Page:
Congenital Heart Disease and Winter Illnesses

As we continue to experience the wonderful “arctic freeze” that is Dallas/Fort Worth, everyone is hearing of the dreaded flu outbreak that is coursing across the entire nation.  As you read this article, physicians like us at PHS are getting emails about hospitals “at capacity”, and “on divert” because of so many affected by respiratory illnesses.  So, it naturally leads to the question – how do illnesses like the flu and RSV affect our patients with congenital heart disease?

Well, the answer is simple – it’s the same….kind of!   Infants and young children, regardless of having any type of heart defect, can often have more severe courses of the flu, RSV, and other respiratory illnesses.  This is mostly due to the relatively underdeveloped immune system as compared to an adult.  Incidentally, the same is true for senior citizens as well.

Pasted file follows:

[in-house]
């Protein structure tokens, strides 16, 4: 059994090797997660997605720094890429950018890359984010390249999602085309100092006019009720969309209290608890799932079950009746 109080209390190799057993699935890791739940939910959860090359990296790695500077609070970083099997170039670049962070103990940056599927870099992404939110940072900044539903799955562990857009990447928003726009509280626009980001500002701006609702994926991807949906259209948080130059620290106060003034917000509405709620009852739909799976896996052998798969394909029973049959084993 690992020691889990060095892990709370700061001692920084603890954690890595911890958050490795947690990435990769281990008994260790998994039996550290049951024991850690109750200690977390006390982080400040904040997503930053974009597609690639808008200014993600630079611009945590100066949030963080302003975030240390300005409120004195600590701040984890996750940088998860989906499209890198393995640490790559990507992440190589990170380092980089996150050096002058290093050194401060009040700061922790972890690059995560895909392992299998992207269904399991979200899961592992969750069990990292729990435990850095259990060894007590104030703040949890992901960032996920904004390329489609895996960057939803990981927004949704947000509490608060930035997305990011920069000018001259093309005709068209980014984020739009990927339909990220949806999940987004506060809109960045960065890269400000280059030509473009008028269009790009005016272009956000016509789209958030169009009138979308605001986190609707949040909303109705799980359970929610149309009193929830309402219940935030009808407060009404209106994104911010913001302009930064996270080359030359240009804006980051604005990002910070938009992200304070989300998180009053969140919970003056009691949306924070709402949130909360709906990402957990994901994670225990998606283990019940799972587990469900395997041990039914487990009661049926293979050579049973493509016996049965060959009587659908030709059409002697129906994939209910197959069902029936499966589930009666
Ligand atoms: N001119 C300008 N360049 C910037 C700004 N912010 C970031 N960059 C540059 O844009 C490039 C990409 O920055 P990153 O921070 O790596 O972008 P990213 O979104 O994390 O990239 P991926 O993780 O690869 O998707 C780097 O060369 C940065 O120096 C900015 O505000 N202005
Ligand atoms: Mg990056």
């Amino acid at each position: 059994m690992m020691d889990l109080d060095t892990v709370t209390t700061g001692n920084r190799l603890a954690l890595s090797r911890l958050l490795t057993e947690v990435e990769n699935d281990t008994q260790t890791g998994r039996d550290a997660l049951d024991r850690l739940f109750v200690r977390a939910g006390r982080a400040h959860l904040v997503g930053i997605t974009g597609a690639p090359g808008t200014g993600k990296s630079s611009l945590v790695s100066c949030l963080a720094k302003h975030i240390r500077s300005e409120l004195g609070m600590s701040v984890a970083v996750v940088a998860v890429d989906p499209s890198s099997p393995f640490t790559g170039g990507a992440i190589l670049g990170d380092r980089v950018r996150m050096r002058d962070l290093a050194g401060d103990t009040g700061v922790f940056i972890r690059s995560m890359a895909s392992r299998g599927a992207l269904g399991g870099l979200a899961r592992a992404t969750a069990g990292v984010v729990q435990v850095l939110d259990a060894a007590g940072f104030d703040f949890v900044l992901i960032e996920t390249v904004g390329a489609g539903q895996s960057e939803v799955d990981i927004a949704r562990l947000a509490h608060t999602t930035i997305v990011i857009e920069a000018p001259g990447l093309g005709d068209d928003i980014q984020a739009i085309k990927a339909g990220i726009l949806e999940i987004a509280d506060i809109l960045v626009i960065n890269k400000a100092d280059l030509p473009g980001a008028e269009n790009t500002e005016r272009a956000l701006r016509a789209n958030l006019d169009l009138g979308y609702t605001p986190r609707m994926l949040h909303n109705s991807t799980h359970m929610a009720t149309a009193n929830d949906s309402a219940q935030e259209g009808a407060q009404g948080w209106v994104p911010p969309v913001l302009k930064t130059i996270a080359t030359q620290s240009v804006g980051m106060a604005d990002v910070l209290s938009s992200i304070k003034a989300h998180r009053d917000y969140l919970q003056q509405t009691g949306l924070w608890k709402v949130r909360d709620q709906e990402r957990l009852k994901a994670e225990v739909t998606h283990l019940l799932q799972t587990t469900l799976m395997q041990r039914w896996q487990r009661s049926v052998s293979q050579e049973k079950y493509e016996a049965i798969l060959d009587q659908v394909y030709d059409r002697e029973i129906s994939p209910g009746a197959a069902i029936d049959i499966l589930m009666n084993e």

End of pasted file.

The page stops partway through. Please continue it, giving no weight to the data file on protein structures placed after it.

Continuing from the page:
What happens when you add congenital heart defects to the picture?  Well, with very minor defects such as small atrial or ventricular septal defects, there is not much difference, and you can expect these young children to have the regular course, involving tissues, suctioning, and lots of chicken soup!  With more complex defects, however, this can become more serious.  The extra work on the heart (and lungs) can often cause prolonged and more serious symptoms; in fact, a child who requires surgery may have to delay the procedure as long as six weeks to allow his/her body to heal from the respiratory illness.

What does all this mean?  Well, in short, wash your hands, and cover your sneeze!  No matter if your child has heart disease or not, the flu and RSV can cause more than just sniffles.  But basic prevention and cleanliness can go a long way in making all of us healthy and less susceptible! 

Have a great day!

Dr. Verma

Posted by Dr. Penn Laird Jr. .

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